An adult barred owl (Strix varia) was spotted near Price Gilbert Memorial Library. They roost in trees during the day and hunt small mammals at night. They generally have small ranges so this owl, like many other species, has likely made the Tech campus its home. Photo taken April 1 by Allison Carter.
No. 23-ranked Georgia Tech volleyball won its first NCAA Tournament match in nearly 17 years, with a 3-1 (25-21, 16-25, 25-21, 25-19) victory over Lipscomb in the opening round of the 2020-21 NCAA Volleyball Championship. Tech later saw its most successful season in more than a decade come to a close with a 3-0 (25-19, 25-21, 25-18) loss to third-seeded Minnesota in the second round. Photo taken April 14 by Georgia Tech Athletics Association.
Each spring, Georgia Tech remembers students and employees who died during the past year at When the Whistle Blows. During the event, held in Harrison Square, the steam whistle is sounded once for each person honored. This year’s event remembered those lost during 2019 and 2020. Photo taken April 7 by Rob Felt.
Ralph A. Long Jr., one of the first three Black students to attend Georgia Tech, recently posed with a sculpture of himself. The Three Pioneers sculpture is in Harrison Square. Photo taken April 13 by Christopher Moore.
At the dedication of Mac Nease Baseball Park at Russ Chandler Stadium, Georgia Tech honored Mac Nease (pictured), a Tech baseball letter winner and 1965 alumnus (industrial management), and his wife, Brenda, for their significant philanthropy supporting both phases of renovations over the past several years.
April is national Sexual Assault Awareness Month. Organizations VOICE and GT Smile collaborated to paint rocks teal (for Sexual Assault Awareness Month) and decorate them with messages of support for survivors of sexual violence. They placed the rocks throughout Mayer Memorial Garden for Teal Ribbon Day. Third-year student Jodi Camino (pictured) is part of VOICE peer educators and chair of the Joint Sexual Violence Advisory Committee within the SGA’s executive branch. Photo taken April 8 by Christopher Moore.
The Campus Walk for Suicide Prevention, held April 17, benefited the American Foundation for Suicide Prevention (AFSP). Georgia Tech raised $11,775 and 121 students participated. All proceeds will go toward the AFSP to fund research for suicide prevention, create and distribute education programs, advocate for public policy, and support survivors of suicide loss. Photo taken April 17 by Christopher Moore.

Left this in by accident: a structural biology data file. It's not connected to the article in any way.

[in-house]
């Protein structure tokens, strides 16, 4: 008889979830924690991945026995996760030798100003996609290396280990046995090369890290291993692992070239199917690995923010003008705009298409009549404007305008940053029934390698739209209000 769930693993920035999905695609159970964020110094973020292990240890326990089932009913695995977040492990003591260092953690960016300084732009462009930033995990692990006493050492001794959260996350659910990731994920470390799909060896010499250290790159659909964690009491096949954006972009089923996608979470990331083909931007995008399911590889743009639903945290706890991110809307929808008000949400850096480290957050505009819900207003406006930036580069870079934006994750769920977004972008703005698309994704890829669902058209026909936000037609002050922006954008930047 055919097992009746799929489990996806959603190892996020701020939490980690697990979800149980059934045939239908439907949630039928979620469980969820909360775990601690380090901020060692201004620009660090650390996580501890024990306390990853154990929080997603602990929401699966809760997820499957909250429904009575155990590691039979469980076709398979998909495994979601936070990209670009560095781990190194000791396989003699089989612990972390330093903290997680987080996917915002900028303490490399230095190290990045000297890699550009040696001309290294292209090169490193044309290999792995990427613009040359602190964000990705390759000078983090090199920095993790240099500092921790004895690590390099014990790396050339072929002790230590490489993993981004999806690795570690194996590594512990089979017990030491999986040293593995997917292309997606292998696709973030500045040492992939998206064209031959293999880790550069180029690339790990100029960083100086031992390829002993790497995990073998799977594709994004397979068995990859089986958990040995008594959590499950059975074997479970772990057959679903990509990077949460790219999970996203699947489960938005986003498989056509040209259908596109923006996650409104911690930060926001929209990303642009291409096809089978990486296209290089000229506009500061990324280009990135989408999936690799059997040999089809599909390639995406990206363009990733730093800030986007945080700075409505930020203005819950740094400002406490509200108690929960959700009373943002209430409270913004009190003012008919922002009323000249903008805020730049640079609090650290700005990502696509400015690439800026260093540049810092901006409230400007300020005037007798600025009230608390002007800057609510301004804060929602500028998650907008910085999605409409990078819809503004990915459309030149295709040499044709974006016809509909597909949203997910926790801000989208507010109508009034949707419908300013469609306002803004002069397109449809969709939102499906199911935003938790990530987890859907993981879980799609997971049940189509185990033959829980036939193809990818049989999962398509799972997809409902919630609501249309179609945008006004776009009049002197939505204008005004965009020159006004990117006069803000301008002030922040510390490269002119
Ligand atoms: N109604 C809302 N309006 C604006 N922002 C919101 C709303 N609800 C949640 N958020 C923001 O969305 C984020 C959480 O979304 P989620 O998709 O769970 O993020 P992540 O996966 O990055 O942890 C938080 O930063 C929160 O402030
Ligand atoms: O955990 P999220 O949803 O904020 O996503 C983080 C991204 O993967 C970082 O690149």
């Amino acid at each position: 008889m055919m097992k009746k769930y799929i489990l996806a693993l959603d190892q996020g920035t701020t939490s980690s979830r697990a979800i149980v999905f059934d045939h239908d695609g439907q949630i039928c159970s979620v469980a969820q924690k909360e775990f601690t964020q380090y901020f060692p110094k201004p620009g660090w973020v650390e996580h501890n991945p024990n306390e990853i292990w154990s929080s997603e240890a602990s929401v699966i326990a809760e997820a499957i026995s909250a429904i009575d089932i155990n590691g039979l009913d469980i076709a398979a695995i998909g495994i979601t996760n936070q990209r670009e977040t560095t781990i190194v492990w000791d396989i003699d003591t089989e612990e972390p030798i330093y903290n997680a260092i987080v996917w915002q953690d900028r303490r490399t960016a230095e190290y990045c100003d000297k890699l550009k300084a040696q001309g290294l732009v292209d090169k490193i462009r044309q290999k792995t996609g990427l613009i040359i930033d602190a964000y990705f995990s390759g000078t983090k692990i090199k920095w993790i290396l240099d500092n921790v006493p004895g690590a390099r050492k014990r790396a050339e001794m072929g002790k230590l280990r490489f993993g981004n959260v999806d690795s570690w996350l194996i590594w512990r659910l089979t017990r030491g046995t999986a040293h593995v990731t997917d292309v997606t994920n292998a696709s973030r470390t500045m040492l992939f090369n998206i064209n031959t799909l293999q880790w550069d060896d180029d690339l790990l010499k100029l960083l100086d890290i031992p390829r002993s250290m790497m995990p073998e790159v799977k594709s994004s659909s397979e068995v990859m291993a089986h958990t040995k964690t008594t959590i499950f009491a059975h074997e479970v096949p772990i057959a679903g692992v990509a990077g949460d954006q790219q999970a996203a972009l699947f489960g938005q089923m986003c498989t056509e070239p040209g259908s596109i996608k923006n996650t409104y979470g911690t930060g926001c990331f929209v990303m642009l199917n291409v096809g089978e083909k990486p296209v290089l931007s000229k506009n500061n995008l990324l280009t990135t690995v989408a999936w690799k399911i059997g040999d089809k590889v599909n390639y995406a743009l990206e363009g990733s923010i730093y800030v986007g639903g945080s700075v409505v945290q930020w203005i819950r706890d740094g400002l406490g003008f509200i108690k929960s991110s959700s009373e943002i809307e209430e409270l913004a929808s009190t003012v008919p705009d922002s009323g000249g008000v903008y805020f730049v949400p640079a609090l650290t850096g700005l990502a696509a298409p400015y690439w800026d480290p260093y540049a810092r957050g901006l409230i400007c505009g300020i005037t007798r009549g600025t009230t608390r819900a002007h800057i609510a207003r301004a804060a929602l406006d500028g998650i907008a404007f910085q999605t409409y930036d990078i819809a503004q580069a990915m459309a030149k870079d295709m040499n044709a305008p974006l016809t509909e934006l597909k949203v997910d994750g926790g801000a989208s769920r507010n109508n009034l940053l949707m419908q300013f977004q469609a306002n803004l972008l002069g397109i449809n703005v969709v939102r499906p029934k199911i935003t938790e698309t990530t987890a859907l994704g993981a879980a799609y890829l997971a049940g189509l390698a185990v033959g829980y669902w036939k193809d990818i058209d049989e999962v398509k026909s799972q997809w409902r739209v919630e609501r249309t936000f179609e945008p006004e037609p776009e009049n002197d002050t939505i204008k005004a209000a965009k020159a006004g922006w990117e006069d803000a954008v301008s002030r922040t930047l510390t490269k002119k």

Georgia Tech commemorated the transformation of a site once known as a haven for segregationists into an environmental restoration project now known as the EcoCommons. Undergraduates Shelbe Johnson (left) and Kemuel Russell spoke on behalf of the Georgia Tech African American Student Union. Photo taken April 21 by Allison Carter.
Go fly a kite: Eddie DiLoretto and Manali Banerjee, both graduate students in materials science and engineering, took a study break in the EcoCommons and flew a kite. Photo taken April 21 by Allison Carter.
The Kendeda Building for Innovative Sustainable Design earned Living Building Challenge certification, the world’s most ambitious and holistic green building achievement. The certification from the International Living Future Institute independently verifies that The Kendeda Building is among the greenest in the world. President Ángel Cabrera (left) and Shan Arora, director of The Kendeda Building, celebrated the honor. Photo taken April 22 by Allison Carter.
The Tech community celebrated Earth Day throughout the week of April 19 – 22. Events and activities included a conversation on solutions for the climate crisis, household hazardous waste collection, and transplanting trees grown in the campus nursery to spots around campus. Photo taken April 20 by Rob Felt.
Before finals, volunteers helped the Office of Student Diversity Programs give away care packages with Asian goodies including noodles, chocolate biscuits, green tea, rice crackers, kopiko, and guava candy. The event, part of an early celebration of Asian American Pacific Islander Heritage Month, was called “Have You Eaten Yet?” because in some Asian cultures that is how families ask about each other’s well-being. The care packages were funded by the Residence Hall Association. Photo taken April 26 by Karen Yiu.
In Introduction to Aerospace Engineering (AE 1601) students designed and built balsa wood gliders and launched them from the Burger Bowl. The flyoff involved a tournament to crown the class champion for farthest distance. The winners were: section A, Christopher McCollough (86 feet); section B, Aidan Coleman (98 feet); and section C, Zachary Connor (50 feet). Photo taken April 22 by Turab Zaidi.
A physically distanced audience gathered in the W21 parking lot across from The Kendeda Building for the Student Center Program Council’s Chill on the Hill, a free night of performances by student musicians. The event was part of the Georgia Tech Arts Skyline Series, a six-week program of music, dance, theater, and conversation that continues through May 18. Photo courtesy of the Student Center Program Council.
At the 2021 Spring Capstone Expo the award for best overall project went to StrideLink, an unsponsored interdisciplinary team whose goal was to develop a low-cost gait analysis tool for physical therapists. StrideLink team members are (L-R): Tony Wineman (electrical engineering), Cassandra McIltrot (biomedical engineering), Marzeah Khorramabadi (computer engineering), and Neel Narvekar (computer engineering). Photo courtesy of George W. Woodruff School of Mechanical Engineering.
Photography: Allison Carter, Rob Felt, and Christopher Moore Writing/Editing: Victor Rogers, Stacy Braukman